I forgot about two rolls of film in my jacket. A year later I found them!
Spring. Blossoms. First sun, but still a bit cold. So I wanted to wear my parka, but without the teddy-inlay.
What was that in the front pocket? Felt like a film… No… two! Cool. And both totally inside the cannister. So I sent them to my lab without knowing what is on them, or if there is anything on them at all!
Scanning the first sets of negatives I have to confess that I am extremely pleased to see the results over a year later. Perhaps I should “forget” another roll and discover it again next year?
Full Metal Jacket, one of director Stanley Kubrick’s greatest films played around the idea of war and the different types of men that fight them. It has become a modern classic as far as war movies are concerned.
About two years ago or so, I purchased the Lomography Redscale XR 50-200. I saved just one roll of this film and waited for the right moment to shoot with it. In April this year, I just wasn't able to take it anymore! I loaded this film into my Lubitel 166+, which I realized I hadn't used for maybe about six months. One idea came to mind: taking crazy multiple exposures!
When I was a child, I regularly went to Blaavand, located at the Danish west coast, with my brothers and parents. I stopped going there as I grew up. In 2012 however, we hit the road again. It was my first return visit in about 20 years. I took the chance and packed as many cameras as possible into my luggage. In part two of my journey log, I'm going to show you the pictures I took with my Lomography cameras.
I'm Nick Page, a graphic designer based in the UK. After 20 years of working in advertising, I returned to film photography five years ago and found that the analogue life was just what I needed to get away from the "pixel perfect" images I deal with every day in my job.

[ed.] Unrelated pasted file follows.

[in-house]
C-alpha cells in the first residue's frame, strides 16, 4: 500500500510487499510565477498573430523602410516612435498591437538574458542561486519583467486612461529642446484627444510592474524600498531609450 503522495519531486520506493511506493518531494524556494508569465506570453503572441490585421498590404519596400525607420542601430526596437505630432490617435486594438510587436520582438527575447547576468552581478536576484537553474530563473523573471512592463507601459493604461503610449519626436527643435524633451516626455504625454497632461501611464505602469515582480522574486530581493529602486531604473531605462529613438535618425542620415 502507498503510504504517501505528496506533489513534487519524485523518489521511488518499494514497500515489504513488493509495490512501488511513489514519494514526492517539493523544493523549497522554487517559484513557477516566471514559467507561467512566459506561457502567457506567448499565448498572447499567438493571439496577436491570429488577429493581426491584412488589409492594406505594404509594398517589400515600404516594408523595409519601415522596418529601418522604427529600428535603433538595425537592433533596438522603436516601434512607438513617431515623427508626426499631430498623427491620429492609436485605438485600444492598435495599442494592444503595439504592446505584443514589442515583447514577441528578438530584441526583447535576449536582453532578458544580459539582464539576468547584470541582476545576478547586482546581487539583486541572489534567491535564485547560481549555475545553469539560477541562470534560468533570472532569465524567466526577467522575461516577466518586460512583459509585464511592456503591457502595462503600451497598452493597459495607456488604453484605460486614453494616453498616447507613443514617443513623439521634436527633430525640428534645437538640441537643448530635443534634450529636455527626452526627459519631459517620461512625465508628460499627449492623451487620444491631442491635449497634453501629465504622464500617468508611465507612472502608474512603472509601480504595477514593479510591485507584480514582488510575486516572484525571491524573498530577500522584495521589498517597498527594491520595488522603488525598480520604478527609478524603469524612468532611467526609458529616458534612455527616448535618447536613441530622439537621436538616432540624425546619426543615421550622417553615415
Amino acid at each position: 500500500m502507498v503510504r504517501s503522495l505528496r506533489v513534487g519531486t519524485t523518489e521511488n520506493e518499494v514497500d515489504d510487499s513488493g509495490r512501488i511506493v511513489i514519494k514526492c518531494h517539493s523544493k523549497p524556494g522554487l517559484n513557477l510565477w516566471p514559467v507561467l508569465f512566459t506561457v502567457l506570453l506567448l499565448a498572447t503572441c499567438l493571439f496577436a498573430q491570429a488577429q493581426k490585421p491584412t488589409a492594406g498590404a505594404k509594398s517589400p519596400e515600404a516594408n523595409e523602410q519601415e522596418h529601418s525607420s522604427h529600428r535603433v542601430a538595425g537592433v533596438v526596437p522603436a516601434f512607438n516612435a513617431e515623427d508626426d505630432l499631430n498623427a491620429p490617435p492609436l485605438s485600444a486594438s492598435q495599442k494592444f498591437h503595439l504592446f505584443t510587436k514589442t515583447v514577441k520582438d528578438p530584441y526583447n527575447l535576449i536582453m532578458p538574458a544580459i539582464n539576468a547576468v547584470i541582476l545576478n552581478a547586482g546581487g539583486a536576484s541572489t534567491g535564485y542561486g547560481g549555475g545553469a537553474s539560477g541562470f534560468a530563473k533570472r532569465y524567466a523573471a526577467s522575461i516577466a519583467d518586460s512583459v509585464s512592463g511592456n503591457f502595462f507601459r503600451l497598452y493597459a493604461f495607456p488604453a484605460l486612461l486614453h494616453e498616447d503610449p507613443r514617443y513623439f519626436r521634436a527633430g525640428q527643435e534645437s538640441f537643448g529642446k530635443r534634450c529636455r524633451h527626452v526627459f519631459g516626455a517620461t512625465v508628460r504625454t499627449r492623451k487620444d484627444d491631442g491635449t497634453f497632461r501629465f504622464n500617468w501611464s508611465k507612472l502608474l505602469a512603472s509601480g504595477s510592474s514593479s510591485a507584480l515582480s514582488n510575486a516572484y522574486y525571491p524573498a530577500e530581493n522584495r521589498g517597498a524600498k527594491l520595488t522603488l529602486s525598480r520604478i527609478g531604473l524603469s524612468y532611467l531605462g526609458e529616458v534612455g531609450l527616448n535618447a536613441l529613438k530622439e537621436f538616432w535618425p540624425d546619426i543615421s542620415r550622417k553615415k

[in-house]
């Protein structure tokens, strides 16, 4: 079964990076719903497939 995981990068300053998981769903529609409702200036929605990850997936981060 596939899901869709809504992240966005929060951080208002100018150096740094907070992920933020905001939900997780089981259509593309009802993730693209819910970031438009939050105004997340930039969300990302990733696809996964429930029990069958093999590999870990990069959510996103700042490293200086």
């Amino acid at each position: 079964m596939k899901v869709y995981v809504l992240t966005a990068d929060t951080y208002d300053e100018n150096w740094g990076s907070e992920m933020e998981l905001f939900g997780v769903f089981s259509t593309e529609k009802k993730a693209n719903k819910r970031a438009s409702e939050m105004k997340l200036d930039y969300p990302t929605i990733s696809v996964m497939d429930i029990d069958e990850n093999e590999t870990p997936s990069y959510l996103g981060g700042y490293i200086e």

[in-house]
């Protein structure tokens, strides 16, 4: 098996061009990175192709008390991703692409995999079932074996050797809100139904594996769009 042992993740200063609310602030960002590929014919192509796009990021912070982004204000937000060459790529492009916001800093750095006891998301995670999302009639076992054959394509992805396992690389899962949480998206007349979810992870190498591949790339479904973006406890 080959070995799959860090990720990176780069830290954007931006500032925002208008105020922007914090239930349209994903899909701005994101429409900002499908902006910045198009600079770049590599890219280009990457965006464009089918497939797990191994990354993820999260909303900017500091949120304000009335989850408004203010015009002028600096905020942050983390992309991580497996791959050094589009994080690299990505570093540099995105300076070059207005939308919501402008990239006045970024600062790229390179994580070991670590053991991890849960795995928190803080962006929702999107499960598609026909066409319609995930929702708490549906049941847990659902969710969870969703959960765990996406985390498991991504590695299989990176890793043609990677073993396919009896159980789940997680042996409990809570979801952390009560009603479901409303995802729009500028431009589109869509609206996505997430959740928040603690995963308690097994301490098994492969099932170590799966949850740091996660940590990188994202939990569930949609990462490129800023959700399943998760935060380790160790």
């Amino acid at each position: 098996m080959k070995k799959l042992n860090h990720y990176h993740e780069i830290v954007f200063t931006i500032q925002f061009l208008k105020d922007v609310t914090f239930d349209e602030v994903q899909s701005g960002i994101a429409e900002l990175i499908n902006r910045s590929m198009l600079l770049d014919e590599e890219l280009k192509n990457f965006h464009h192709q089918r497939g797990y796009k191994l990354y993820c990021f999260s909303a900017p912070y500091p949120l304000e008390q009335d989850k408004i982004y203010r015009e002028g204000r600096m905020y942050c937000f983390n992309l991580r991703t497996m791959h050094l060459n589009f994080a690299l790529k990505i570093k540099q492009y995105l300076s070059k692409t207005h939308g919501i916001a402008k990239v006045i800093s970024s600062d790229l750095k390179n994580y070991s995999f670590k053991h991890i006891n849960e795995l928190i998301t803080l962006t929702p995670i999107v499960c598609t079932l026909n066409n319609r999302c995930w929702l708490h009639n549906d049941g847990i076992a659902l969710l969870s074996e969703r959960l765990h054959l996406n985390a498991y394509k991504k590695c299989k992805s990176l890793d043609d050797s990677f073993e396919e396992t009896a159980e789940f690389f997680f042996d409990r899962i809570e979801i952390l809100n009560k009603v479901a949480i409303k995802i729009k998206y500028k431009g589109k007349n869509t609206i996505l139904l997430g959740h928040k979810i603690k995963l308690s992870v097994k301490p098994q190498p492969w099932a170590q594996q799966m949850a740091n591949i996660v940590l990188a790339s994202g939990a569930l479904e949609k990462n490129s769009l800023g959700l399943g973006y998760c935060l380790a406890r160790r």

Though I am not a professional, photography is in my genes. My father was a photographer and technician in the Air Force and accumulated a number of cameras during his life. This is a story about one of those cameras, a Yashica 635 TLR. I brought the camera—after being in storage for about 55 years—back to life with a roll of Portra 160 during the golden hour at Bellevue Botanical Gardens in Washington.
In April of this year I had the chance to test the Petzval Lens and to write a review on it for the German photography forum Kwerfeldein. The lens excited me from the very beginning, at the time it was introduced on Kickstarter. I was afraid that once I had tested the lens, I would want to have one of my own! Well, that’s what happened; a year later, I finally bought my very own Petzval lens.
You want your subject be the center of attention? Petzval lens photos are recognizable for sharpness and crispness in the centre, strong color saturation, wonderful swirly bokeh effect, artful vignettes and narrow depth of field that will make your subjects stand out!
This is tribute to the Farm Security Administration photographer, Jack Delano, and his photographic series dedicated to barkers. For this article, I chose a series of photos I took this year at the traditional Easter Fair in my city, Como, using a classic rangefinder camera loaded with a roll of black and white film.
Two years ago I swore to myself, I'll be coming back soon!" This October my chance finally came and I flew for the second time to New York City to visit my dear colleagues in the Lomography Gallery Store New York. What I didn’t see coming, though, is the opportunity to test a new secret film during my trip.
For three months last year, I traveled to 11 cities of eight Southeast Asian countries. My first destination from my hometown of Seoul was Vietnam. After 10 days in Hanoi, I joined a group tour to Sapa, an area known for its hill tribes. This is a photo story of my two days and one night in this remote but vibrant place.
Sometime ago, I was invited to do a film swap. This means a roll of film is exposed two times by different people. As I had never done this before, I was enthusiastic to explore this new field of Lomography.